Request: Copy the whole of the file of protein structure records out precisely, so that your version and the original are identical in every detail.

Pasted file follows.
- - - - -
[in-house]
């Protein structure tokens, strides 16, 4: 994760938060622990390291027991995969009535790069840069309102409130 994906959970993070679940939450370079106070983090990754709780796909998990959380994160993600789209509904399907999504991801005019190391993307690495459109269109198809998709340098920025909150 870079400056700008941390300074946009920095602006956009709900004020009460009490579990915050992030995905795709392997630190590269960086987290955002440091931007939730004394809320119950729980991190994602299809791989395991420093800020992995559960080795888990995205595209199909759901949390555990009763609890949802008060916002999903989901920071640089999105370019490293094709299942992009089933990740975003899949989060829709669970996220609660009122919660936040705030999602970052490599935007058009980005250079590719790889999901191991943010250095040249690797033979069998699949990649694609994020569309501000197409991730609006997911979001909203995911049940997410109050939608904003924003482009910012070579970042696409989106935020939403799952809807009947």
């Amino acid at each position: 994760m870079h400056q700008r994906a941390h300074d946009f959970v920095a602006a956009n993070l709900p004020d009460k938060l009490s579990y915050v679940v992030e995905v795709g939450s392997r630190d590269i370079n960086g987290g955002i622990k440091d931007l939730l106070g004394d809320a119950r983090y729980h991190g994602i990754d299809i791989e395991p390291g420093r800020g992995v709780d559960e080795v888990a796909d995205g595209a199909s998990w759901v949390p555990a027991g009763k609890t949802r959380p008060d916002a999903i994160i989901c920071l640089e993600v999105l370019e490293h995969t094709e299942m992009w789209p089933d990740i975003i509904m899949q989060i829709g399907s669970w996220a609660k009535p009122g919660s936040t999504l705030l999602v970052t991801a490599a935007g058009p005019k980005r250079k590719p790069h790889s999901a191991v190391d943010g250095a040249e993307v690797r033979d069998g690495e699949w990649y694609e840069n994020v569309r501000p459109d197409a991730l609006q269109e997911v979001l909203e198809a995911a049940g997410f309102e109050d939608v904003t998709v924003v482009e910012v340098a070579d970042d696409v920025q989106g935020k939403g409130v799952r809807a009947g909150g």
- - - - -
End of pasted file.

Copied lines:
[in-house]
């Protein structure tokens, strides 16, 4: 994760938060622990390291027991995969009535790069840069309102409130 994906959970993070679940939450370079106070983090990754709780796909998990959380994160993600789209509904399907999504991801005019190391993307690495459109269109198809998709340098920025909150 870079400056700008941390300074946009920095602006956009709900004020009460009490579990915050992030995905795709392997630190590269960086987290955002440091931007939730004394809320119950729980991190994602299809791989395991420093800020992995559960080795888990995205595209199909759901949390555990009763609890949802008060916002999903989901920071640089999105370019490293094709299942992009089933990740975003899949989060829709669970996220609660009122919660936040705030999602970052490599935007058009980005250079590719790889999901191991943010250095040249690797033979069998699949990649694609994020569309501000197409991730609006997911979001909203995911049940997410109050939608904003924003482009910012070579970042696409989106935020939403799952809807009947």
């Amino acid at each position: 994760m870079h400056q700008r994906a941390h300074d946009f959970v920095a602006a956009n993070l709900p004020d009460k938060l009490s579990y915050v679940v992030e995905v795709g939450s392997r630190d590269i370079n960086g987290g955002i622990k440091d931007l939730l106070g004394d809320a119950r983090y729980h991190g994602i990754d299809i791989e395991p390291g420093r800020g992995v709780d559960e080795v888990a796909d995205g595209a199909s998990w759901v949390p555990a027991g009763k609890t949802r959380p008060d916002a999903i994160i989901c920071l640089e993600v999105l370019e490293h995969t094709e299942m992009w789209p089933d990740i975003i509904m899949q989060i829709g399907s669970w996220a609660k009535p009122g919660s936040t999504l705030l999602v970052t991801a490599a935007g058009p005019k980005r250079k590719p790069h790889s999901a191991v190391d943010g250095a040249e993307v690797r033979d069998g690495e699949w990649y694609e840069n994020v569309r501000p459109d197409a991730l609006q269109e997911v979001l909203e198809a995911a049940g997410f309102e109050d939608v904003t998709v924003v482009e910012v340098a070579d970042d696409v920025q989106g935020k939403g409130v799952r809807a009947g909150g």